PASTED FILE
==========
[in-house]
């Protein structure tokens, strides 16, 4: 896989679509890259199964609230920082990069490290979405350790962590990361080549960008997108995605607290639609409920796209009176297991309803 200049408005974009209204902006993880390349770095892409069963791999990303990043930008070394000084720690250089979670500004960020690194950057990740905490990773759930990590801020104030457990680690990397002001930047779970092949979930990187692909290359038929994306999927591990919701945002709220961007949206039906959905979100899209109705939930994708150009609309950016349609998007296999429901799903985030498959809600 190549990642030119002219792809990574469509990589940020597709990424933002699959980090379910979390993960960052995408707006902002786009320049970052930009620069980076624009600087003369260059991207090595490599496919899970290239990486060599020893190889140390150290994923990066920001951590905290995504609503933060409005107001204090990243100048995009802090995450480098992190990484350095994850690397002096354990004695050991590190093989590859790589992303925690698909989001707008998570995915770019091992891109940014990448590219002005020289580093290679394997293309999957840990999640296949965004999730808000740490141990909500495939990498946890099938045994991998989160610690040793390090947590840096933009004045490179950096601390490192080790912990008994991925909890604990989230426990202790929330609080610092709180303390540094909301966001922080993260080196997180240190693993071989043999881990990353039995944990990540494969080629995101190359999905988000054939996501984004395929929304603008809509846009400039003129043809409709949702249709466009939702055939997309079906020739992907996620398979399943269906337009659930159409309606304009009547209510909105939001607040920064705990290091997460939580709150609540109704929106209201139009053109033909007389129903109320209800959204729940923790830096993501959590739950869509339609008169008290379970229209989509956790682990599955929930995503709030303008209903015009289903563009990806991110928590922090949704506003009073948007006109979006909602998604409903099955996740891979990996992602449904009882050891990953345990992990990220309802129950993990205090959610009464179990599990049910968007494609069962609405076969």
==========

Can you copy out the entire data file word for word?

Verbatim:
[in-house]
């Protein structure tokens, strides 16, 4: 896989679509890259199964609230920082990069490290979405350790962590990361080549960008997108995605607290639609409920796209009176297991309803 200049408005974009209204902006993880390349770095892409069963791999990303990043930008070394000084720690250089979670500004960020690194950057990740905490990773759930990590801020104030457990680690990397002001930047779970092949979930990187692909290359038929994306999927591990919701945002709220961007949206039906959905979100899209109705939930994708150009609309950016349609998007296999429901799903985030498959809600 190549990642030119002219792809990574469509990589940020597709990424933002699959980090379910979390993960960052995408707006902002786009320049970052930009620069980076624009600087003369260059991207090595490599496919899970290239990486060599020893190889140390150290994923990066920001951590905290995504609503933060409005107001204090990243100048995009802090995450480098992190990484350095994850690397002096354990004695050991590190093989590859790589992303925690698909989001707008998570995915770019091992891109940014990448590219002005020289580093290679394997293309999957840990999640296949965004999730808000740490141990909500495939990498946890099938045994991998989160610690040793390090947590840096933009004045490179950096601390490192080790912990008994991925909890604990989230426990202790929330609080610092709180303390540094909301966001922080993260080196997180240190693993071989043999881990990353039995944990990540494969080629995101190359999905988000054939996501984004395929929304603008809509846009400039003129043809409709949702249709466009939702055939997309079906020739992907996620398979399943269906337009659930159409309606304009009547209510909105939001607040920064705990290091997460939580709150609540109704929106209201139009053109033909007389129903109320209800959204729940923790830096993501959590739950869509339609008169008290379970229209989509956790682990599955929930995503709030303008209903015009289903563009990806991110928590922090949704506003009073948007006109979006909602998604409903099955996740891979990996992602449904009882050891990953345990992990990220309802129950993990205090959610009464179990599990049910968007494609069962609405076969």